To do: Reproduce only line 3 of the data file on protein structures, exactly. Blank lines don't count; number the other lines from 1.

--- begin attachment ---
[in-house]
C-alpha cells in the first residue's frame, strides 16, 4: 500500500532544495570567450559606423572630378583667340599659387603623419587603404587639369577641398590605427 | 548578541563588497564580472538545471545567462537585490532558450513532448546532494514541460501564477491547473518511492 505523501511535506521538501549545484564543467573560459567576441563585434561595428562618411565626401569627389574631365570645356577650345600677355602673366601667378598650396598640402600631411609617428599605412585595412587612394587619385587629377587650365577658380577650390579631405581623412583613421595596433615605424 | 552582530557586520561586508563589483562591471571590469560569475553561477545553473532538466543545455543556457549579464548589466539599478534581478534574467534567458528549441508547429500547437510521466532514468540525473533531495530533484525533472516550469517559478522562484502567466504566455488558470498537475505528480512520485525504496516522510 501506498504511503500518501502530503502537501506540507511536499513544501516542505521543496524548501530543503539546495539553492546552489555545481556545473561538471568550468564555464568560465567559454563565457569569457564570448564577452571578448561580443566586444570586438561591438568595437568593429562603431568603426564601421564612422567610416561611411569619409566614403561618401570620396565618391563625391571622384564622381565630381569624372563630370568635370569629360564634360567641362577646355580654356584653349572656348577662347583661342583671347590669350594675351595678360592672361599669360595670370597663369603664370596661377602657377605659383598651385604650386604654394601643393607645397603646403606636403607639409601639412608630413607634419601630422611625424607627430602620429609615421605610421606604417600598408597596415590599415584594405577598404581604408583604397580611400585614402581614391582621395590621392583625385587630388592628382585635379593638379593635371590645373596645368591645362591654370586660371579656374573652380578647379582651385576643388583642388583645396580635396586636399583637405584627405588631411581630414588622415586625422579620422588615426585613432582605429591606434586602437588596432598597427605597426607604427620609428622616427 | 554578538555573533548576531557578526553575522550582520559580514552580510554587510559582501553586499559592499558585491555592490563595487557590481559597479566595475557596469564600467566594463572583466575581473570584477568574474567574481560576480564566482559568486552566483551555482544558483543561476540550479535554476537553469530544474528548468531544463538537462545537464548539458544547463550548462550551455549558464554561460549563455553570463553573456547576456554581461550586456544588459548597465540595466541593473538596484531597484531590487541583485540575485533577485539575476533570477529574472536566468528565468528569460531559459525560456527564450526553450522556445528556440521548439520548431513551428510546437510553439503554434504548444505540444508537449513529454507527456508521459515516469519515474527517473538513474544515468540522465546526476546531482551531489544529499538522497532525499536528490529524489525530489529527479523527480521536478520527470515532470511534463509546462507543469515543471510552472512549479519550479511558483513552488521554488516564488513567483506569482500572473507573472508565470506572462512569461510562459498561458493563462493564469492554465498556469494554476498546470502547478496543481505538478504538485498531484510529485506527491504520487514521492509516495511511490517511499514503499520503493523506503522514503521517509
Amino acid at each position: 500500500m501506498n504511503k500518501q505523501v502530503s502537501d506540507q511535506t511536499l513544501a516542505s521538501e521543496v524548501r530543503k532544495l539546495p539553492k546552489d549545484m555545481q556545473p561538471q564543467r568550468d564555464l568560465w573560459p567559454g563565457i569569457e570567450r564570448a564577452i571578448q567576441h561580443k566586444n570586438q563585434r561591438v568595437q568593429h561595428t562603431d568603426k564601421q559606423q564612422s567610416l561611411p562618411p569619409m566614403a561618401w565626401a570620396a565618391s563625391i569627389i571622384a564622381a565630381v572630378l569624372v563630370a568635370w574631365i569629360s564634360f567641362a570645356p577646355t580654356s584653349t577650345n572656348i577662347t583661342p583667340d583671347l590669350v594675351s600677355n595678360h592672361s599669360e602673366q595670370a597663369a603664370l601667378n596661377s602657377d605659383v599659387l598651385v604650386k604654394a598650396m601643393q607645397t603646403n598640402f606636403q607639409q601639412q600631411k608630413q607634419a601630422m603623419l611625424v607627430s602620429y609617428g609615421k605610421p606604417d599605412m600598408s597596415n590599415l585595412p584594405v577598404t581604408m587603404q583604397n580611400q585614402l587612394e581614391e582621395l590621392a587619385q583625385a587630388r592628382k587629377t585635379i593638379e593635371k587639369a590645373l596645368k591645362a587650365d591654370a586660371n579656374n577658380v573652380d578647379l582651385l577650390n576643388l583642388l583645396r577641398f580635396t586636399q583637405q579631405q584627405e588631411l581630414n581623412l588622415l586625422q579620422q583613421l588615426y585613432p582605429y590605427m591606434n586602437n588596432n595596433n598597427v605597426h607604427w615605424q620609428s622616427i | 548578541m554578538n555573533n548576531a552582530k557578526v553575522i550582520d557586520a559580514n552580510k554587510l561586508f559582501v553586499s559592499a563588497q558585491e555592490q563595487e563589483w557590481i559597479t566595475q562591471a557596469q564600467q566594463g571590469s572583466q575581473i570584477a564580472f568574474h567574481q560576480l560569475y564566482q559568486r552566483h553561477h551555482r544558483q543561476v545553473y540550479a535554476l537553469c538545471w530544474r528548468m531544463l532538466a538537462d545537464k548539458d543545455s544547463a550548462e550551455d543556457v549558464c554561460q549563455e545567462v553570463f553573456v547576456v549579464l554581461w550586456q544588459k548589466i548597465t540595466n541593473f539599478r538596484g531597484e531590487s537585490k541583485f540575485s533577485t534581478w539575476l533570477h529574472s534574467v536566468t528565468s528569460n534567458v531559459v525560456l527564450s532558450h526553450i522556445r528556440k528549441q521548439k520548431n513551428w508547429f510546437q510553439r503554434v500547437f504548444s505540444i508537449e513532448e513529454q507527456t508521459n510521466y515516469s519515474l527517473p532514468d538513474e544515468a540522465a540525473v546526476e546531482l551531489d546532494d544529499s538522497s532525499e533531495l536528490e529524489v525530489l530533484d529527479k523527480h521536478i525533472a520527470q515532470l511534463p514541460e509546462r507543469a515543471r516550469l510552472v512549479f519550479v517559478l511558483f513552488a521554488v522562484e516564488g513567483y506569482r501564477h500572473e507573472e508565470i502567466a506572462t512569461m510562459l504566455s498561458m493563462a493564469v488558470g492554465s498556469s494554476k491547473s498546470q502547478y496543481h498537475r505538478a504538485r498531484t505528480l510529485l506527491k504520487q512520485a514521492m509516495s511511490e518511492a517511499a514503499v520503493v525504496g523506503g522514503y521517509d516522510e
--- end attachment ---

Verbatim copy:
Amino acid at each position: 500500500m501506498n504511503k500518501q505523501v502530503s502537501d506540507q511535506t511536499l513544501a516542505s521538501e521543496v524548501r530543503k532544495l539546495p539553492k546552489d549545484m555545481q556545473p561538471q564543467r568550468d564555464l568560465w573560459p567559454g563565457i569569457e570567450r564570448a564577452i571578448q567576441h561580443k566586444n570586438q563585434r561591438v568595437q568593429h561595428t562603431d568603426k564601421q559606423q564612422s567610416l561611411p562618411p569619409m566614403a561618401w565626401a570620396a565618391s563625391i569627389i571622384a564622381a565630381v572630378l569624372v563630370a568635370w574631365i569629360s564634360f567641362a570645356p577646355t580654356s584653349t577650345n572656348i577662347t583661342p583667340d583671347l590669350v594675351s600677355n595678360h592672361s599669360e602673366q595670370a597663369a603664370l601667378n596661377s602657377d605659383v599659387l598651385v604650386k604654394a598650396m601643393q607645397t603646403n598640402f606636403q607639409q601639412q600631411k608630413q607634419a601630422m603623419l611625424v607627430s602620429y609617428g609615421k605610421p606604417d599605412m600598408s597596415n590599415l585595412p584594405v577598404t581604408m587603404q583604397n580611400q585614402l587612394e581614391e582621395l590621392a587619385q583625385a587630388r592628382k587629377t585635379i593638379e593635371k587639369a590645373l596645368k591645362a587650365d591654370a586660371n579656374n577658380v573652380d578647379l582651385l577650390n576643388l583642388l583645396r577641398f580635396t586636399q583637405q579631405q584627405e588631411l581630414n581623412l588622415l586625422q579620422q583613421l588615426y585613432p582605429y590605427m591606434n586602437n588596432n595596433n598597427v605597426h607604427w615605424q620609428s622616427i | 548578541m554578538n555573533n548576531a552582530k557578526v553575522i550582520d557586520a559580514n552580510k554587510l561586508f559582501v553586499s559592499a563588497q558585491e555592490q563595487e563589483w557590481i559597479t566595475q562591471a557596469q564600467q566594463g571590469s572583466q575581473i570584477a564580472f568574474h567574481q560576480l560569475y564566482q559568486r552566483h553561477h551555482r544558483q543561476v545553473y540550479a535554476l537553469c538545471w530544474r528548468m531544463l532538466a538537462d545537464k548539458d543545455s544547463a550548462e550551455d543556457v549558464c554561460q549563455e545567462v553570463f553573456v547576456v549579464l554581461w550586456q544588459k548589466i548597465t540595466n541593473f539599478r538596484g531597484e531590487s537585490k541583485f540575485s533577485t534581478w539575476l533570477h529574472s534574467v536566468t528565468s528569460n534567458v531559459v525560456l527564450s532558450h526553450i522556445r528556440k528549441q521548439k520548431n513551428w508547429f510546437q510553439r503554434v500547437f504548444s505540444i508537449e513532448e513529454q507527456t508521459n510521466y515516469s519515474l527517473p532514468d538513474e544515468a540522465a540525473v546526476e546531482l551531489d546532494d544529499s538522497s532525499e533531495l536528490e529524489v525530489l530533484d529527479k523527480h521536478i525533472a520527470q515532470l511534463p514541460e509546462r507543469a515543471r516550469l510552472v512549479f519550479v517559478l511558483f513552488a521554488v522562484e516564488g513567483y506569482r501564477h500572473e507573472e508565470i502567466a506572462t512569461m510562459l504566455s498561458m493563462a493564469v488558470g492554465s498556469s494554476k491547473s498546470q502547478y496543481h498537475r505538478a504538485r498531484t505528480l510529485l506527491k504520487q512520485a514521492m509516495s511511490e518511492a517511499a514503499v520503493v525504496g523506503g522514503y521517509d516522510e